by Andy Schmookler
Lowell concluded a recent piece — “Apoplectic” “right-wingers in Virginia… using the COVID-19 pandemic as an excuse to throttle or delay… needed reform — with a very important observation:
Unsurprisingly, it’s a broken record, and one we’ve all heard before – many times. Of course, that’s a big part of why the right wing’s messaging is often effective – they understand that a huge part of effective communications revolves around repetition, repetition, repetition. Sort of like how the right wingers have spent decades (falsely/dishonestly) bashing and demonizing “big government,” “job-killing regulations,” “tax-and-spend liberals,” “the liberal media,” etc.
Meanwhile…where has the Democrats’ and progressives’ messaging been exactly? Sad to say, it’s largely been erratic, ineffective, even AWOL. And – perhaps worst of all – sometimes Democrats have even adopted the right wingers’ egregious “framing,” instead of pushing back hard with progressive “framing” of our own. Not to mention the fact that the right wing has a vast messaging machine – radio, TV, print, social media – while Democrats and progressives have…??? Add that all up, and the right wing wins battles it should never have had a chance of winning. Let’s just hope that the next few weeks in Virginia aren’t one of those lost battles.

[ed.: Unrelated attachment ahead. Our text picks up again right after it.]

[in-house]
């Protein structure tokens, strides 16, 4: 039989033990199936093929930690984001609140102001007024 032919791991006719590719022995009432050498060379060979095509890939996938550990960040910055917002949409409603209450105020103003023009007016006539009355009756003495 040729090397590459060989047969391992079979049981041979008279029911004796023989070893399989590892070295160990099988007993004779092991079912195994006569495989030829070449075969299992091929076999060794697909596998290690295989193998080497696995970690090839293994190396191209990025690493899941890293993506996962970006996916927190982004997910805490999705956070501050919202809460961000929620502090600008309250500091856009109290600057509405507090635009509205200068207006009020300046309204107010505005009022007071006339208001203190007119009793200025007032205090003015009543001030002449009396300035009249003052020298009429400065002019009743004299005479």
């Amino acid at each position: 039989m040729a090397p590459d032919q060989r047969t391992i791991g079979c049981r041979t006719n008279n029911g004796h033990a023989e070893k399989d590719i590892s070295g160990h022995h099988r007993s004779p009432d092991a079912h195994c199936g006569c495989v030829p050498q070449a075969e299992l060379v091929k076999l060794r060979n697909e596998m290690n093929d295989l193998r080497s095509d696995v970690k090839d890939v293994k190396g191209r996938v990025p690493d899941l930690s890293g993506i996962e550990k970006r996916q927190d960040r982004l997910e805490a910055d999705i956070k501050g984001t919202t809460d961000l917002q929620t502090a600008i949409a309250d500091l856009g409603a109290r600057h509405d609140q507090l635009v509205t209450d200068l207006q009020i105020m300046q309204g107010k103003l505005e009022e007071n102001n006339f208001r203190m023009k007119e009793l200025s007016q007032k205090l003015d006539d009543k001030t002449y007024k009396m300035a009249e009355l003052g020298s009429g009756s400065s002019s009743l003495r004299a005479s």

That observation brings us to an equally important next step: i.e. to figure our WHY the Democratic/liberal messaging has been weak and ineffective compared to that of the Republicans/the right.
One might have thought that those who have the truth on their side would have an advantage over those who deal continually in lies. But that has not been the case in America over the past generation.
Why is that?
(It also raises the additional question: Why is it that this question has not been the focus of more attention from the Democratic/liberal world?)
(I would propose that one part of the reality that Lowell notes — “Not to mention the fact that the right wing has a vast messaging machine – radio, TV, print, social media – while Democrats and progressives have…???” — should be examined as a separate inquiry. For the issue of the weakness of the messaging stands out more starkly for me than the comparative size of the megaphone to deliver the message.)
I hope that people here will have some good insights to share about the source (or sources) of the phenomenon — that has proved so dangerous to America — that Lowell observes.
Once we have a decent understanding of what underlies that weakness in how the Democratic side speaks to the American electorate, one might reasonably hope that we can address the question: How can/must the Democratic/liberal world change to fortify its ability to move the American electorate to reject the atrocity of a Republican Party we see today, and to entrust Democrats with the political power to move the nation in good directions?